Alvydas Navickas, Justina Valančiūtė, Petras Navickas, Laura Lukavičiūtė, Vita Danilevičiūtė


Objective: To find out the prevalence of smoking in various departments of Lithuanian hospitals. Methods: A cross-sectional quantitative anonymous questionnaire study of psychiatric and non-psychiatric inpatients in Vilnius, Klaipeda and Siauliai hospitals. 228 people were interviewed: 113 in psychiatric hospitals (49.6%) and 115 in non-psychiatric inpatients (50.4%). 50.9% respondents were females (116) and 49.1% males (112). The age of respondents varied from 18 to 92 (54.5 ± 18.5). Results: In psychiatric wards were 3.5 times more smoking patients (48.7%) than in non-psychiatric wards (13.9%) (p=0.001). Males smoked nearly two times more than females – 65.5% of smokers were male in psychiatric hospitals, while 62.5% of smokers were male in non-psychiatric hospitals. People with mental disorders smoked 16.3 cigarettes per day compared to non-psychiatric patients who smoked 10.7 cigarettes per day. 55.8% of psychiatric patients smoked medium-strength cigarettes, while 43.8% of nonpsychiatric patients smoked light cigarettes (p=0.013). It was found that 96.3% of patients in psychiatric wards smoked even during their hospitalization period, along with 75% of non-psychiatric patients who reported smoking in hospital territories (p=0.008). While hospitalized, most respondents smoked outside: 57.7% of psychiatric smokers, 75.0% of non-psychiatric smokers. Also psychiatric hospitals patients smoked in toilets and even in wards. They continued smoking because it calmed them and improved their mood, psychiatric patients also remarking that smoking relieved the side effects of treatment. It is important that 85.5% of smokers and 23.8% of non-smokers in psychiatric wards commented on the necessity for special places to be designated for smoking, contrasting with 68.7% of smokers and 100% of non-smokers in non-psychiatric wards who commented to the contrary (p=0.001). Of importance, none of the respondents in this study were hospitalized due to a diagnosis associated with smoking or were receiving any treatment associated with it. Psychiatric respondents considered that the best ways to stop smoking were stop-smoking consultations, treatment, electronic cigarettes, while non-psychiatric considered electronic cigarettes, treatment and a strict prohibition of smoking to be most effective. It is interesting to note that neither group smokers gave much importance to literature against smoking. Conclusions. Smoking is a very prevalent problem in Lithuanian wards, especially amongst psychiatric patients. Patients in psychiatric wards suffer from severe smoking-related symptoms and experience more difficulties solving smoking associated problems. There is a lack of adequate attention, tools and resources for the diagnosis, prevention and treatment of smoking-related mental and behavioural disorders. The lack of smoking conditions lead to smoking and non-smoking patients’ humiliation, discrimination and stigmatization of psychiatry.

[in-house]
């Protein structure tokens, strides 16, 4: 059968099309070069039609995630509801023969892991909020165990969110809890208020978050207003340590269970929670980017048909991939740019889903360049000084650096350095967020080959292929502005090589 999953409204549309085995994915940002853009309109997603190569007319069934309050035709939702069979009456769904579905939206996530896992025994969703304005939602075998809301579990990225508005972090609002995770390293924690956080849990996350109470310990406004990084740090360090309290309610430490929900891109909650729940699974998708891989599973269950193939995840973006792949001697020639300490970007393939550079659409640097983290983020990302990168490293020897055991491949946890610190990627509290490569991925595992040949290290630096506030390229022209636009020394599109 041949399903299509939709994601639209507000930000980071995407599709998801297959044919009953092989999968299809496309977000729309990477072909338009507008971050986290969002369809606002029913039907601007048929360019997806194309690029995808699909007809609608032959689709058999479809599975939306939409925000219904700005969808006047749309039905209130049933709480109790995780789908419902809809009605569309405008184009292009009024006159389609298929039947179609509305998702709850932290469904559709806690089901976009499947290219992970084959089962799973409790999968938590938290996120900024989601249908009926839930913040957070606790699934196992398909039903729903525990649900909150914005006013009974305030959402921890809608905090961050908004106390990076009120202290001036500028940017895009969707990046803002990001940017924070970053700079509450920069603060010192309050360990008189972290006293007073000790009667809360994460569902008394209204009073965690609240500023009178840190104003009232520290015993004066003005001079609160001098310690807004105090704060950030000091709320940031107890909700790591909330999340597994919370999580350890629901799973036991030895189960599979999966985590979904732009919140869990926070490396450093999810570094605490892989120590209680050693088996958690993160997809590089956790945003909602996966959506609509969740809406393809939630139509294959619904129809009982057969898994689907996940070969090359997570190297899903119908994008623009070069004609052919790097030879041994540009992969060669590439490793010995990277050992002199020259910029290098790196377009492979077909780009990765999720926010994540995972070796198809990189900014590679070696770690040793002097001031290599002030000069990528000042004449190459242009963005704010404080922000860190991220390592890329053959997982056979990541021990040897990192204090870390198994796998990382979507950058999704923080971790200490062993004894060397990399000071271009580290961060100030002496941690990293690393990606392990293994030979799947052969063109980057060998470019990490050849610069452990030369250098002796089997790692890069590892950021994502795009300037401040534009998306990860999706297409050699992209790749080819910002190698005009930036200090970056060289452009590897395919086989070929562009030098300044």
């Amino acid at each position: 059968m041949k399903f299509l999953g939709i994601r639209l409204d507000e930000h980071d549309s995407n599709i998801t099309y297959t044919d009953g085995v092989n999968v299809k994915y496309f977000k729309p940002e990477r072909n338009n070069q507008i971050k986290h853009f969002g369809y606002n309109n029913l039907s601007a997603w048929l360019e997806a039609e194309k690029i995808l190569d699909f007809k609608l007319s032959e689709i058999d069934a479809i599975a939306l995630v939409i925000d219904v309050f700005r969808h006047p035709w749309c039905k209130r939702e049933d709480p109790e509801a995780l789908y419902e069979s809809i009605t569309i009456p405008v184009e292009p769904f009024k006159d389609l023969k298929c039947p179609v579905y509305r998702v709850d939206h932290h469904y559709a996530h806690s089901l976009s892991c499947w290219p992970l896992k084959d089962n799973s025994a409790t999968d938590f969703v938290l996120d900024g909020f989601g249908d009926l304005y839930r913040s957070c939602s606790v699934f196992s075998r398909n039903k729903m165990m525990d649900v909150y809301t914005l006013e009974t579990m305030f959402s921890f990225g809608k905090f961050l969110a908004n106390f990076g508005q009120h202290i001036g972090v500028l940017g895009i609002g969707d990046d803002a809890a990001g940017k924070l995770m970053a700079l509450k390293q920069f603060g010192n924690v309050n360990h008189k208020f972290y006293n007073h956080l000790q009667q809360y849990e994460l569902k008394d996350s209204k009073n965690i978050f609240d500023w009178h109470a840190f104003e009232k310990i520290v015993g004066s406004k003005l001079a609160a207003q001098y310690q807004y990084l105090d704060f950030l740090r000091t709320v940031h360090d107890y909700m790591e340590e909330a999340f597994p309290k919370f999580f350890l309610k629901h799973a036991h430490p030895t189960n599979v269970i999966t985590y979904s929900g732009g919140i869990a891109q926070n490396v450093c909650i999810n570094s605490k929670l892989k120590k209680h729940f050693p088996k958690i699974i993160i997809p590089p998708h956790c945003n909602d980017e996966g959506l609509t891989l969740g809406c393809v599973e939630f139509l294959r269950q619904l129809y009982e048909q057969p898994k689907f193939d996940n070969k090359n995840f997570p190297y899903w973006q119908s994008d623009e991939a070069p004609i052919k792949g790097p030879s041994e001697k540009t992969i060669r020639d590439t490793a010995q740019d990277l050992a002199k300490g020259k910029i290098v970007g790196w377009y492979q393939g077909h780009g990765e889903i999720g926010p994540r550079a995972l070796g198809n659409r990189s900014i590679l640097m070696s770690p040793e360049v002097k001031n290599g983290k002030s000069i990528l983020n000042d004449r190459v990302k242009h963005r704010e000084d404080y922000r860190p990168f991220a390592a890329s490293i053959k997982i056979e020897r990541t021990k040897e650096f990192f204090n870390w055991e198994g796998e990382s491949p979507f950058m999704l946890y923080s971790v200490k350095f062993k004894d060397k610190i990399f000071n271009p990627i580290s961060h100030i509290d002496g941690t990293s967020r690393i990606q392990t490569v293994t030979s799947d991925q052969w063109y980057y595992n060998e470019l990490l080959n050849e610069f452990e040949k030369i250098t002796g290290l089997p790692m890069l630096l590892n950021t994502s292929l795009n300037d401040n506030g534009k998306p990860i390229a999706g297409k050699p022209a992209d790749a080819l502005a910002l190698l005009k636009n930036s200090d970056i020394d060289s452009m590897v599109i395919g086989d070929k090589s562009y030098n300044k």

Keyword(s): smoking; psychiatric wards; non-psychiatric wards; Lithuania.
DOI: 10.5200/sm-hs.2016.017
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